Work of the Elections Commission not over
April 9, 2001
Though the March 19 elections are over, the work of the Elections Commission isn't. There are many questions impinging on the conduct of the polls that the Commission should be interfacing with the public on.
While it is recognized that the Commission has frozen its database pending an audit and it is steeling itself for the likely election petition, this should not preclude it from discharging what is an unwritten but seminal obligation. That is, to keep engaged with the public and provide explanations to genuine concerns that have been raised about March 19 and also to deflate unfounded charges that have been issuing from the TV host/caller shows.
As an aside, more and more institutions like the Elections Commission and its constitutional brethren have to begin to realise the absolute importance of providing information and using this to strengthen its mandate and authority. Otherwise, in the vacuum, rumours and misrepresentation contend unchecked and assume metastatic qualities.
The secrecy in which many of the service commissions operate is counter-productive. The public doesn't expect details on confidential information but certainly periodic statements, accounts of its work and responsiveness to public issues that fall in their domain.
For the Elections Commission, the questions won't go away or begin to lose their sting until reasonable answers are provided. The public should not have to wait for an election petition to get the answers. The courtroom environment isn't conducive to comprehensive explanations.
Prime among the questions raised is that of the disenfranchising of voters. Though it has been widely acknowledged by observer groups and others that the elections were well run and fair and the voter turnout was remarkable at 403,734 out of 440,185, the Commission has been dogged by claims of disenfranchisement. Clearly there were genuine cases and some were not. It has been suggested that the genuine cases reflect less than one percent of those eligible to vote.
The Commission must now say based on the reports that it received from its 1900-odd polling stations cataloguing complaints from voters, evidence from the public and the work of observer groups what is the best estimate as to the number of those disenfranchised, what led to the cases and whether this phenomenon occurred countrywide as opposed to two or three regions.
Secondly, how many people were handed new national identification cards but were ineligible to vote? This category would have constituted persons who were on the Revised Voters List (RVL) but not on the Official List of Electors (OLE) or its addendum because it was deemed that they were ineligible. Why were these people ineligible to vote? How did they get on the RVL in the first place? Why was there not better management of the cards to ensure that those not on the OLE were not issued with these until a later date?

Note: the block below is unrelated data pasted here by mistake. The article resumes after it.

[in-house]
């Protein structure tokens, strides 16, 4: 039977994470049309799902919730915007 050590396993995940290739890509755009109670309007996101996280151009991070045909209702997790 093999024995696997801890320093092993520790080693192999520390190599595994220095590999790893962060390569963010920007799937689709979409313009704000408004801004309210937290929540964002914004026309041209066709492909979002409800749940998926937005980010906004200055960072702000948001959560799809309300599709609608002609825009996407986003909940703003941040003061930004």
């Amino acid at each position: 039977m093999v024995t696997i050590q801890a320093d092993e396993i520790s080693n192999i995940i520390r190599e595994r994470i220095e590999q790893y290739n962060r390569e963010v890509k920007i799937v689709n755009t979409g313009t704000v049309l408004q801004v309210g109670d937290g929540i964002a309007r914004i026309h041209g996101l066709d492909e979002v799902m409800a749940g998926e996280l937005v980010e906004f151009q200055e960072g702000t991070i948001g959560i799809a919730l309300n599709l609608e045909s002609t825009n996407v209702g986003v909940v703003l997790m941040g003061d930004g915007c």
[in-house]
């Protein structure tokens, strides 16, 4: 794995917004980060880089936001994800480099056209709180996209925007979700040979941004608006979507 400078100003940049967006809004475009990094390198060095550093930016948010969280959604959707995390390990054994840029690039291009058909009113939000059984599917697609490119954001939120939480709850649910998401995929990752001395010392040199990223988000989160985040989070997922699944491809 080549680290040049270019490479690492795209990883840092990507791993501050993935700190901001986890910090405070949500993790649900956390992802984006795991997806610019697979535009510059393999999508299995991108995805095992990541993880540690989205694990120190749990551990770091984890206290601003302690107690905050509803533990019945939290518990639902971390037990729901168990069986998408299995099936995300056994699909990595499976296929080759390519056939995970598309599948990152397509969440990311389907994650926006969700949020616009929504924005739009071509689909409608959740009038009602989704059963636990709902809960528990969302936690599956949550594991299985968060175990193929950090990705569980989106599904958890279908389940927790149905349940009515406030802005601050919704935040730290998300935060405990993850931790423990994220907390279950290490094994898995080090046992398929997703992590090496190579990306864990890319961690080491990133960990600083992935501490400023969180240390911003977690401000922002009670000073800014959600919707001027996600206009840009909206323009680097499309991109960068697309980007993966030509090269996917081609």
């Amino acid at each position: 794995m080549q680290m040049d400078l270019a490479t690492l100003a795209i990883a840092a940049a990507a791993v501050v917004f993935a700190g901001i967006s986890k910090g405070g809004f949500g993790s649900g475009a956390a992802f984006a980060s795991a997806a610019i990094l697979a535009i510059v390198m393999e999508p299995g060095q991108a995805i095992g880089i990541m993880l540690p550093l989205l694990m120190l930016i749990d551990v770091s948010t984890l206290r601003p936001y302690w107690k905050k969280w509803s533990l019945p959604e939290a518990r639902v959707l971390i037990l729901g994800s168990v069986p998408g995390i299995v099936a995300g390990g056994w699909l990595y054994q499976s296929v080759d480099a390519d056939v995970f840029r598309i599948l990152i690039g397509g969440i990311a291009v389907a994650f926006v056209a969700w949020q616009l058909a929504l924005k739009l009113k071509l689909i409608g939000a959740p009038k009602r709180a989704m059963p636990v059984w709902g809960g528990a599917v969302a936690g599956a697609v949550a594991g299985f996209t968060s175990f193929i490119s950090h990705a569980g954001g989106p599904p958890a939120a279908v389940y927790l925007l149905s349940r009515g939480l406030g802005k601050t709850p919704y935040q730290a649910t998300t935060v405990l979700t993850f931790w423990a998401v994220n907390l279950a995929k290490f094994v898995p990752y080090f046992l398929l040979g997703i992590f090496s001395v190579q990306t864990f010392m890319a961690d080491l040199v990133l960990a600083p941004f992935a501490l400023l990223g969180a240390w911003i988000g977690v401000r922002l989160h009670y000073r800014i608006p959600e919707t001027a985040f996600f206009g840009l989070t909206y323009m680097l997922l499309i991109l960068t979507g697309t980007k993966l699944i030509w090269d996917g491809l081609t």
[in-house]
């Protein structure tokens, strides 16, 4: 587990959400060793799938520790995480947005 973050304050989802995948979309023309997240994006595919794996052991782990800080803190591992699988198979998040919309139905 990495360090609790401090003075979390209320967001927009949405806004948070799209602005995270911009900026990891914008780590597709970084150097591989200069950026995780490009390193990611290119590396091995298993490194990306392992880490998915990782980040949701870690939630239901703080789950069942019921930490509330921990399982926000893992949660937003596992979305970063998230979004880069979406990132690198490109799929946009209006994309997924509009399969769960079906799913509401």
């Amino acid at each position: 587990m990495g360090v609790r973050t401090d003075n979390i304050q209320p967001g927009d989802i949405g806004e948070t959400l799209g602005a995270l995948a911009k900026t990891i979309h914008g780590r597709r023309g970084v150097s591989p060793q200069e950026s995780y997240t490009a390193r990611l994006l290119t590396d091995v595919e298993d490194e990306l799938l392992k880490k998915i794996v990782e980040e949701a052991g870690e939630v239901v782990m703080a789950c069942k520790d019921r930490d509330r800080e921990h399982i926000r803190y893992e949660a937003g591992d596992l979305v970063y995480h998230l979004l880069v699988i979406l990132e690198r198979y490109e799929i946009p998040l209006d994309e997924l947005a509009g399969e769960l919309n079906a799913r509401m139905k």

Why were the photographic stubs a source of such great confusion and why didn't they have better security features to prevent duplication and manipulation?
How many of the 23,000-odd errors picked up on the RVL were not corrected on the OLE and why?
Why is it that errors on the OLE published on March 5 could not be corrected in time for March 19?
Why were transfers such a problem even though the difficulty had been recognised during the claims and objections period?
How was it that errors were introduced on the OLE when the particulars on the RVL were correct?
Is there evidence of data entry manipulation of the list and do the audit trails necessary to determine culpability exist?
How many stations were affected on March 19 by the late arrival of staff and shortages of indelible ink and ballot papers?
Why was a request from the PNC/R for polling stations to remain open entertained so late in the day on March 19 (after 5 pm) when it was obvious this would lead to confusion over closing times?
When the Commission finally decided that polls would close just after 6 pm why did it have such a difficult time getting through to its stations to notify them of this particularly in Region Four which should have been very accessible?
As has been testified to by various members of the public, why did certain stations in South Georgetown fall prey to hooligans who exerted influence over voting at these stations and created an atmosphere of intimidation? Given similar experiences in 1992 and 1997, did the Commission consider extra security for these stations?
Were fraudulent ballots inserted at any of these stations?
Why was the Commission unable to meet its March 20 midday deadline for delivery of the unofficial results?
How could detailed counting over a long period result in Charlestown stations being left out of the final tally that was reported to the Commission?
These are some of the questions which the Commission still needs to address in some detail. The political furore that has been built around these still needs to be defused particularly if good explanations exist.